This post is part of the series Words and Concepts
Other posts in this series:
I had previously distinguished between words and concepts by showing that concepts necessarily represent what they are concepts of while words may always but never necessarily do so. This distinction allows us to determine if something is a word or a concept. In order to finish understanding what words and concepts are, we must examine thoughts. Thoughts are always words because we use one element of our speech to represent other elements and this has interesting implications for how we acquire concepts.
The simplest kind of thought is always a demonstrative thought. We point out a feature of our experience by giving it a name – even if that name is just “that”. But when we call something “that” we distinguish it from other things that we have called “that” as well. If we did not, then we would be able to point out only one thing, and pointing would be useless afterwards. But the only way of distinguishing between one thing we have called “that” and another is by representing them differently. We might choose to represent the color blue by “blue” and green by “green”. Alternatively, we might choose to represent them with another element of our experience. Rather than picking words (which are either sounds or visual markings) we might choose to use any other element of experience we wished to use.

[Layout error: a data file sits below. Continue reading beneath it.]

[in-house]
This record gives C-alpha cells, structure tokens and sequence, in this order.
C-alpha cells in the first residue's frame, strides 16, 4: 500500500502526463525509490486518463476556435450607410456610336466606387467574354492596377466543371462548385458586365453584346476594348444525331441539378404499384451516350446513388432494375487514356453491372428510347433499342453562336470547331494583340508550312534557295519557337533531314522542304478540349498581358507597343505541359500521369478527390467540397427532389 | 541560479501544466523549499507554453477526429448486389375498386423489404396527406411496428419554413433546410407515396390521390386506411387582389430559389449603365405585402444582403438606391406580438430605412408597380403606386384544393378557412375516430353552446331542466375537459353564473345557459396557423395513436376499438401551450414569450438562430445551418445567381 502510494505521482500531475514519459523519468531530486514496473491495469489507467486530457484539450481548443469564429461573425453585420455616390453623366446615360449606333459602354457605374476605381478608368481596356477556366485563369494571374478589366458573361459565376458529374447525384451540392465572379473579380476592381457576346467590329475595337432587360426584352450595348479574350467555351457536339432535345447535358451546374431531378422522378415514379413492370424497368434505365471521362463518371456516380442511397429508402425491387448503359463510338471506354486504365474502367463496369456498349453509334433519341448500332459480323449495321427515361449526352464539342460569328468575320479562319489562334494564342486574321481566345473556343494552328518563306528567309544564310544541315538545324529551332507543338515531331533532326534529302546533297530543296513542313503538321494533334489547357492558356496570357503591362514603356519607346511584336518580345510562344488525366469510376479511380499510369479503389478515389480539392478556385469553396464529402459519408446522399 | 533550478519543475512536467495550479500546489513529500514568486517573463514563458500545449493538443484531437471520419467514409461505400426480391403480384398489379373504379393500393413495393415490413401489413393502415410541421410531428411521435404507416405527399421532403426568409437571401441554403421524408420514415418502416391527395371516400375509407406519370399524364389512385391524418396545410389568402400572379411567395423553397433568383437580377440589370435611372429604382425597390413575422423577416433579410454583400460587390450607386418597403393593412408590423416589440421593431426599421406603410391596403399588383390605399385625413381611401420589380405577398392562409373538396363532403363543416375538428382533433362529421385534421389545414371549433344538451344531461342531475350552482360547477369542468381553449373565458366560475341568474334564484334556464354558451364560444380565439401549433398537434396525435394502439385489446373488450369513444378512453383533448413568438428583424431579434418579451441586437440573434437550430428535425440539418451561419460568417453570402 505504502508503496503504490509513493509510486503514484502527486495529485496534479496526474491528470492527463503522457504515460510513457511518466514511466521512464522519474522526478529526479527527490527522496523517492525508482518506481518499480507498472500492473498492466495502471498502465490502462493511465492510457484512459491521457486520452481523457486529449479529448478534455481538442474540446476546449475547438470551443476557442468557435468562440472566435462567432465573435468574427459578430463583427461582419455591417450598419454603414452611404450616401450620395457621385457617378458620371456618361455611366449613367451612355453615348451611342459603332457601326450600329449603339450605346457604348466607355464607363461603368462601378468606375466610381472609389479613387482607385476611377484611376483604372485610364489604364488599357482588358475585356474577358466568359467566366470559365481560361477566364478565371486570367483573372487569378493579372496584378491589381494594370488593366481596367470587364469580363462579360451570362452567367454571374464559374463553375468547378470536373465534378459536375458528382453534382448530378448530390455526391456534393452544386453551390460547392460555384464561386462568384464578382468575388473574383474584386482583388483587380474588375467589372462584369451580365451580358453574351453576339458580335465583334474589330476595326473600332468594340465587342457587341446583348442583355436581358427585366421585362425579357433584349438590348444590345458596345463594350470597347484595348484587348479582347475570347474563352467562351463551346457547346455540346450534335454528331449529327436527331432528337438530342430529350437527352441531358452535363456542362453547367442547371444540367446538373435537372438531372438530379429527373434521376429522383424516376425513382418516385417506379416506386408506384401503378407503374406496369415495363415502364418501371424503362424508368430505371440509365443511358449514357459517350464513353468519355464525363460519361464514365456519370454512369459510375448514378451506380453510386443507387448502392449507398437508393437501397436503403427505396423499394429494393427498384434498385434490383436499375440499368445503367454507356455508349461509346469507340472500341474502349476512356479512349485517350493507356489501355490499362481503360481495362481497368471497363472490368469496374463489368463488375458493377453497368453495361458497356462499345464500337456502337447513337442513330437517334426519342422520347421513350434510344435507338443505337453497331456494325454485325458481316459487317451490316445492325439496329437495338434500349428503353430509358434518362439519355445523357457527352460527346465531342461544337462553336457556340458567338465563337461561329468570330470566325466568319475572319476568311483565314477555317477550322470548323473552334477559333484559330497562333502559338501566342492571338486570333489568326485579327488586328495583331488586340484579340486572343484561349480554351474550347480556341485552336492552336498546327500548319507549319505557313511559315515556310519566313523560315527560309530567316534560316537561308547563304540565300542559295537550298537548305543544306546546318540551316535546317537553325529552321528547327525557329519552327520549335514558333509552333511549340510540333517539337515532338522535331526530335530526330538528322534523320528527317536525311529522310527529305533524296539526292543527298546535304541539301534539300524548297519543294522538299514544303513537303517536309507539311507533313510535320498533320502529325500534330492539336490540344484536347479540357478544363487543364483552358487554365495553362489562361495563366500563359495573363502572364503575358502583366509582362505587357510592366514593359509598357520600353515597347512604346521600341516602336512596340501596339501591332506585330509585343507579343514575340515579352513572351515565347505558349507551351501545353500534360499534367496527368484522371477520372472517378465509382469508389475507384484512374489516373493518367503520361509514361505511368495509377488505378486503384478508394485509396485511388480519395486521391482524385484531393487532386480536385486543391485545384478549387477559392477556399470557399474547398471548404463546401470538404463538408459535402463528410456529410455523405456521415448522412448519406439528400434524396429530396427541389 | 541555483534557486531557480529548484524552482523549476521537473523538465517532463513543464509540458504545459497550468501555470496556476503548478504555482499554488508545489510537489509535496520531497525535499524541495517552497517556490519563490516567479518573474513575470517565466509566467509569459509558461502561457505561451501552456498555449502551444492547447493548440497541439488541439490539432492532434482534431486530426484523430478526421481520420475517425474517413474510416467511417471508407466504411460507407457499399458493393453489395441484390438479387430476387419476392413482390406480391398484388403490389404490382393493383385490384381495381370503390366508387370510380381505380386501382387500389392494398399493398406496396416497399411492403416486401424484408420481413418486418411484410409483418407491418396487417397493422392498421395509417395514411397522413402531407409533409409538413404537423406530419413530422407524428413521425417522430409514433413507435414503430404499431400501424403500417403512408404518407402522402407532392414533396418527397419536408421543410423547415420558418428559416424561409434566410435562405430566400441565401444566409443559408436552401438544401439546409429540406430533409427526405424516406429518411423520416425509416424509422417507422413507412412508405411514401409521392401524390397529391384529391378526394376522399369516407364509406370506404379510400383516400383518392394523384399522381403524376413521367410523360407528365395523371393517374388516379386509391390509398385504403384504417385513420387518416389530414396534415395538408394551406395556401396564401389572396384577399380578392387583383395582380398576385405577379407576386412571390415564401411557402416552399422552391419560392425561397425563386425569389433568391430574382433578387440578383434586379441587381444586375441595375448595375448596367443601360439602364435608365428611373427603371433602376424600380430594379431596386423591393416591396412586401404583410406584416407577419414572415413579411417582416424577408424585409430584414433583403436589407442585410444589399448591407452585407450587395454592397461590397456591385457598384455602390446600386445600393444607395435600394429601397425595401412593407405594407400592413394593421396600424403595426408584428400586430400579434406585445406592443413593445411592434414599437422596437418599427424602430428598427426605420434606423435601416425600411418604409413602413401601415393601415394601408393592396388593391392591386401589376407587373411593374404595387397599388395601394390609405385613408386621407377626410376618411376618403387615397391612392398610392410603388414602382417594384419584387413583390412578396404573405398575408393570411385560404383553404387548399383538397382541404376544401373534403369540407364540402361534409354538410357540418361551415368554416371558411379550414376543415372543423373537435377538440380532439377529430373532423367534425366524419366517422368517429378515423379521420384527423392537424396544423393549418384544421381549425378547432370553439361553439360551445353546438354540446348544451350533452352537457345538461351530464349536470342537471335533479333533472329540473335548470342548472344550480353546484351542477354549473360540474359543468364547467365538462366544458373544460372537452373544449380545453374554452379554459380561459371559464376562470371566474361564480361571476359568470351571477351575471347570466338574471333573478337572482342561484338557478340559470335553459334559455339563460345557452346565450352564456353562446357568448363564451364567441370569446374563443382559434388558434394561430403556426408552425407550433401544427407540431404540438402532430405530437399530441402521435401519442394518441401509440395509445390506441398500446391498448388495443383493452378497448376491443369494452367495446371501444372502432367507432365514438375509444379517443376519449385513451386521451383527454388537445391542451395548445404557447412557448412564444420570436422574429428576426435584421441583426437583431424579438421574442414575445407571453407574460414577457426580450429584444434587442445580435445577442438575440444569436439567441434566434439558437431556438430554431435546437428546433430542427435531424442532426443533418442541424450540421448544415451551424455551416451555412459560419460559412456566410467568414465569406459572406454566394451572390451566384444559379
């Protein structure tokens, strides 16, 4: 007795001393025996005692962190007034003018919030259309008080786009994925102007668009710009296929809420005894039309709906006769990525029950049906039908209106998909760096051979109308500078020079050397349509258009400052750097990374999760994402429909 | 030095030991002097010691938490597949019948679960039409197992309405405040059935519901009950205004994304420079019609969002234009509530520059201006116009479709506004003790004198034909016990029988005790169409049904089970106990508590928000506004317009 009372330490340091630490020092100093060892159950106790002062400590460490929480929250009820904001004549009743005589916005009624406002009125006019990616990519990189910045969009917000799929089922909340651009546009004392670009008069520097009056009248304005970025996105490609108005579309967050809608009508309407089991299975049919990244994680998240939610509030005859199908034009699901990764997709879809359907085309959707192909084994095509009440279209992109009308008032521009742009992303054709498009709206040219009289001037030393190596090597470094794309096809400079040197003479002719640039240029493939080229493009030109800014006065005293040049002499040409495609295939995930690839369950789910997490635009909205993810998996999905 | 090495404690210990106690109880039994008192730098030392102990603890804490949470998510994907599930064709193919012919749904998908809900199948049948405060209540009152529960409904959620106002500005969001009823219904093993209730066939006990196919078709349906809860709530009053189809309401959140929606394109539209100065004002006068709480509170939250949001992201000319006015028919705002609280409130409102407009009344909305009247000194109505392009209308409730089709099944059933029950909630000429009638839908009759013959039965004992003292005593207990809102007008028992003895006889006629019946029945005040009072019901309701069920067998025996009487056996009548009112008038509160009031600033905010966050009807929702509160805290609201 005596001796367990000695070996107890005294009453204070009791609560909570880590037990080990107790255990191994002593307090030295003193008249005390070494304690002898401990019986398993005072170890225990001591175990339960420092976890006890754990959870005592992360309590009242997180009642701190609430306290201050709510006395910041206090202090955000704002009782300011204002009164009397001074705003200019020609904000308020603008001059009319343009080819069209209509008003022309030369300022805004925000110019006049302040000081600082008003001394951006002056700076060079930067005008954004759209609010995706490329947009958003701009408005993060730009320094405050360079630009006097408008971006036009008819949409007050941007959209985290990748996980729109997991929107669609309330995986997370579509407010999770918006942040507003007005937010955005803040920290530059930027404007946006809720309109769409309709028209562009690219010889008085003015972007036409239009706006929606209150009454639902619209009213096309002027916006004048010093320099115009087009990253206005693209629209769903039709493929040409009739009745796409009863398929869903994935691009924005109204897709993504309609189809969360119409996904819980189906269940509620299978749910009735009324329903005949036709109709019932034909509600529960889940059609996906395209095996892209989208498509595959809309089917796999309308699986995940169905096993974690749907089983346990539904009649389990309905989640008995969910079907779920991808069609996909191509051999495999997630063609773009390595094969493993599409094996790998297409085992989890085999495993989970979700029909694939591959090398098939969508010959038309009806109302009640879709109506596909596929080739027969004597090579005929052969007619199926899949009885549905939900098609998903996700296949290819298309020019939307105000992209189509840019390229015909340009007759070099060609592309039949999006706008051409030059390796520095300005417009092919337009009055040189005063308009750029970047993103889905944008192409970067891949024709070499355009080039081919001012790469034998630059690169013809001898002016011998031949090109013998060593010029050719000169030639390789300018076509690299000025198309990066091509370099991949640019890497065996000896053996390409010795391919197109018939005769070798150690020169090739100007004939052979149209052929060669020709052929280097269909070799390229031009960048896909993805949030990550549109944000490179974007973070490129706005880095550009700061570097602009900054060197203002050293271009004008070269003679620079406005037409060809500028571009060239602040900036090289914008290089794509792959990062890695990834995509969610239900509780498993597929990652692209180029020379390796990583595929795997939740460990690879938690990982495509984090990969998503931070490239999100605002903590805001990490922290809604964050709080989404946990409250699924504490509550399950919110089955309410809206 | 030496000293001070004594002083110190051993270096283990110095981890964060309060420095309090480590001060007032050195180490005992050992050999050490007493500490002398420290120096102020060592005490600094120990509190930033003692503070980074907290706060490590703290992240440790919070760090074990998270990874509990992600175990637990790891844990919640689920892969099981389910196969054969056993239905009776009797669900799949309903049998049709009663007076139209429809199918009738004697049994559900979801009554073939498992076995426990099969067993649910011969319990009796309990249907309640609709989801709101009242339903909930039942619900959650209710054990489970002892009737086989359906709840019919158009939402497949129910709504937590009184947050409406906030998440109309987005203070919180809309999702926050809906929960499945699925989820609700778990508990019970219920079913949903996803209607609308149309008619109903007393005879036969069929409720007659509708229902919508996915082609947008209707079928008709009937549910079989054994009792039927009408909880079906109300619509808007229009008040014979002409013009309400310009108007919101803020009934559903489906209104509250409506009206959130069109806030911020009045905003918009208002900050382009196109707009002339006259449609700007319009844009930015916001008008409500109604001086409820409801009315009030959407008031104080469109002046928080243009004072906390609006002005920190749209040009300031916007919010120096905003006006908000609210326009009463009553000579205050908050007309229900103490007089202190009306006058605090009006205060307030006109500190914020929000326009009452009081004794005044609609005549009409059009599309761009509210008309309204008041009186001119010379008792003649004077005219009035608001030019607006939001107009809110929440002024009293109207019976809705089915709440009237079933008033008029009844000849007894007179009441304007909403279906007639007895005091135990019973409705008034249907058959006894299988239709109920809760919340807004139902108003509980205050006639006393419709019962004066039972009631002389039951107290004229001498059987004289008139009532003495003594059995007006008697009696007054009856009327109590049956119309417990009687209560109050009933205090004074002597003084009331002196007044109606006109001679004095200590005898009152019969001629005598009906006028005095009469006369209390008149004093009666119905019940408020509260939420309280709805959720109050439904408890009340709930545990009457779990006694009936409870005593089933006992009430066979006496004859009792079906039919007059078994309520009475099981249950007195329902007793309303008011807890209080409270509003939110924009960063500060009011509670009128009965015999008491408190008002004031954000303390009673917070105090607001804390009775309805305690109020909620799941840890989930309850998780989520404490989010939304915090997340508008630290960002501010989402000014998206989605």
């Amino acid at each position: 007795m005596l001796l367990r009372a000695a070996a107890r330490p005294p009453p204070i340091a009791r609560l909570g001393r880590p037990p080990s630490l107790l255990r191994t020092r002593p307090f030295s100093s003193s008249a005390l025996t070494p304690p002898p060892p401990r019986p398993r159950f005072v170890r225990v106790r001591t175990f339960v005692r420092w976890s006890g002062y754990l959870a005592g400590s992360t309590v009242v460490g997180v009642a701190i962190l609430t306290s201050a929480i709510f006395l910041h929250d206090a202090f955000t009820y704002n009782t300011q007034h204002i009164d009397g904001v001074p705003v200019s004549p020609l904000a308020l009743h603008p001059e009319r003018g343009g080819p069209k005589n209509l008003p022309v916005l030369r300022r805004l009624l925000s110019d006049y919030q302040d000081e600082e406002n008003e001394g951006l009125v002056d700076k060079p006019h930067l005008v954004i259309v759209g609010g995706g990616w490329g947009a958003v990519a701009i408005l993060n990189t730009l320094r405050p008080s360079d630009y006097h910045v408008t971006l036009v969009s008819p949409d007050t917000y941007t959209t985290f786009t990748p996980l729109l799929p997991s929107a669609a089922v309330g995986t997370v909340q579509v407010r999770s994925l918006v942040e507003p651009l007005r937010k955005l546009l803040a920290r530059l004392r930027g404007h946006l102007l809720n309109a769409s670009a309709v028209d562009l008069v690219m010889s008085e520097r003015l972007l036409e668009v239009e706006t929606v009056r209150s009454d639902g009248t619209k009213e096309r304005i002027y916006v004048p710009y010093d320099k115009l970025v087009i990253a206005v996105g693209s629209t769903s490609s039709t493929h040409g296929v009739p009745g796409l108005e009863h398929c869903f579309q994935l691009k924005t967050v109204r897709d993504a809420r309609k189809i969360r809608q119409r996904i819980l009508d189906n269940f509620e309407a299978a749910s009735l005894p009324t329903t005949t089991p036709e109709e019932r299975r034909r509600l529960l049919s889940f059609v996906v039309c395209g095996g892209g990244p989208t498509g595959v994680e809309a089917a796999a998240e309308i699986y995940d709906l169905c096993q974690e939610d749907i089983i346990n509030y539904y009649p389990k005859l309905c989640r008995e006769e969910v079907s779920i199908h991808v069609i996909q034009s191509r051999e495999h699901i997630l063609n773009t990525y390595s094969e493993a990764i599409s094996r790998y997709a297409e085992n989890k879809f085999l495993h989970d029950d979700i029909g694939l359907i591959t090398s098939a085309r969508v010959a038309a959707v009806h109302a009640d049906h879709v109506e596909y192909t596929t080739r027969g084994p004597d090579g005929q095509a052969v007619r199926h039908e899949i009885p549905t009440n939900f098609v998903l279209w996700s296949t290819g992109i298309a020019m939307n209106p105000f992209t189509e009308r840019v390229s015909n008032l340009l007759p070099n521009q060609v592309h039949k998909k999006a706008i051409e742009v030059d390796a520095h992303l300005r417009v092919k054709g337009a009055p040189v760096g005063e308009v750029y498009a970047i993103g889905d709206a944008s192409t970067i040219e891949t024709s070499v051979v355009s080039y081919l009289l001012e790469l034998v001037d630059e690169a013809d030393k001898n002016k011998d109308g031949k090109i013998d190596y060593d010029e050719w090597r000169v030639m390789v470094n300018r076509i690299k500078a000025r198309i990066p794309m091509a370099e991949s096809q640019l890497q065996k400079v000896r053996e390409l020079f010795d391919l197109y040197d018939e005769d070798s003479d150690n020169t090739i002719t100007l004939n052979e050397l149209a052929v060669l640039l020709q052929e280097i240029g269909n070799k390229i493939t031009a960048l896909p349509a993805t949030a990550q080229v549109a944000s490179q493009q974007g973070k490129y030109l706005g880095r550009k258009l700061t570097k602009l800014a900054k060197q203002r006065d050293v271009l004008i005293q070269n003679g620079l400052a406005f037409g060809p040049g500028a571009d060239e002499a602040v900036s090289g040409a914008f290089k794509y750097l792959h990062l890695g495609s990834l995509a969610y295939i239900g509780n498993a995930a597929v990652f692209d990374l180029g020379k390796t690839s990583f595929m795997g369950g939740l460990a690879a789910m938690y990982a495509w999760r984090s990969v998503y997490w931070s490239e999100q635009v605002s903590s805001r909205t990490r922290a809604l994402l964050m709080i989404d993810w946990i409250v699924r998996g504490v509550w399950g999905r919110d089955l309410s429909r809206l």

It is in this sense that we can use private words. We might be the only person who actually knows what element of our experience we are using to represent our experiences. A translator could, given sufficient time and resources, eventually discover these representations. So private simply means that only one person knows what these associations are.
If we are using one element of experience to represent another, then those elements of experience that are representing others are words. We could have used different elements of experience to represent what we are representing instead. Given what the previous post proved, that means that thoughts are always in the form of words.
Since all thoughts are in the form of words, several interesting conclusions are formed. Without any experience it is impossible for anyone to think. This is true because thinking requires words and words are representations which require experiences of one think to represent another thing. The second interesting conclusion is that recognition of a concept cannot be arrived at by means of reasoning. This is because reasoning is a form of thought. Since reasoning to a concept requires possessing that concept already, this is impossible. Therefore, the initial recognition of a concept cannot be arrived at by means of reasoning. Therefore, recognition of a concept must be after experience but before that experience is named by a concept.
The nature of recognition of concepts is next, and will complete our series on concepts.
Continue reading this series:
Recognition and Concept Formation